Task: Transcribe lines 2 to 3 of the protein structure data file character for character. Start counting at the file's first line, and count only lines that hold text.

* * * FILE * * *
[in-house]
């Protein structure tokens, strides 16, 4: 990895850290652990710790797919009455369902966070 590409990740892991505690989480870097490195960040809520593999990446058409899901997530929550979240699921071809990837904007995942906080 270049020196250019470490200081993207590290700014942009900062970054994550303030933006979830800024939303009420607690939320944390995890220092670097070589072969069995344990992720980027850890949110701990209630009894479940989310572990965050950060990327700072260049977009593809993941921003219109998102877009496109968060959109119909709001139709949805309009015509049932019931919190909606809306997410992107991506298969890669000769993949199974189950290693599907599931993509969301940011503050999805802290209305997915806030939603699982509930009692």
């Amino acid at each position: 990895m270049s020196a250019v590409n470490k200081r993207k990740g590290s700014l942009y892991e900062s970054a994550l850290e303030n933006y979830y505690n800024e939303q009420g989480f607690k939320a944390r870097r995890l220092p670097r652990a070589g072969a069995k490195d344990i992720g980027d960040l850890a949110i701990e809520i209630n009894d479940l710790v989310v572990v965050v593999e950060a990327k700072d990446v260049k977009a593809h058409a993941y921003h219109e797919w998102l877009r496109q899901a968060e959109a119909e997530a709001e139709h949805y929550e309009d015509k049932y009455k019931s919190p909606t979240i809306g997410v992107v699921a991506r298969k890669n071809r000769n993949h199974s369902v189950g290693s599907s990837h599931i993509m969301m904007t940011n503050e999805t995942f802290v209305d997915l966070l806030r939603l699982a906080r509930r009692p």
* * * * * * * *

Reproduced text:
């Protein structure tokens, strides 16, 4: 990895850290652990710790797919009455369902966070 590409990740892991505690989480870097490195960040809520593999990446058409899901997530929550979240699921071809990837904007995942906080 270049020196250019470490200081993207590290700014942009900062970054994550303030933006979830800024939303009420607690939320944390995890220092670097070589072969069995344990992720980027850890949110701990209630009894479940989310572990965050950060990327700072260049977009593809993941921003219109998102877009496109968060959109119909709001139709949805309009015509049932019931919190909606809306997410992107991506298969890669000769993949199974189950290693599907599931993509969301940011503050999805802290209305997915806030939603699982509930009692």
């Amino acid at each position: 990895m270049s020196a250019v590409n470490k200081r993207k990740g590290s700014l942009y892991e900062s970054a994550l850290e303030n933006y979830y505690n800024e939303q009420g989480f607690k939320a944390r870097r995890l220092p670097r652990a070589g072969a069995k490195d344990i992720g980027d960040l850890a949110i701990e809520i209630n009894d479940l710790v989310v572990v965050v593999e950060a990327k700072d990446v260049k977009a593809h058409a993941y921003h219109e797919w998102l877009r496109q899901a968060e959109a119909e997530a709001e139709h949805y929550e309009d015509k049932y009455k019931s919190p909606t979240i809306g997410v992107v699921a991506r298969k890669n071809r000769n993949h199974s369902v189950g290693s599907s990837h599931i993509m969301m904007t940011n503050e999805t995942f802290v209305d997915l966070l806030r939603l699982a906080r509930r009692p």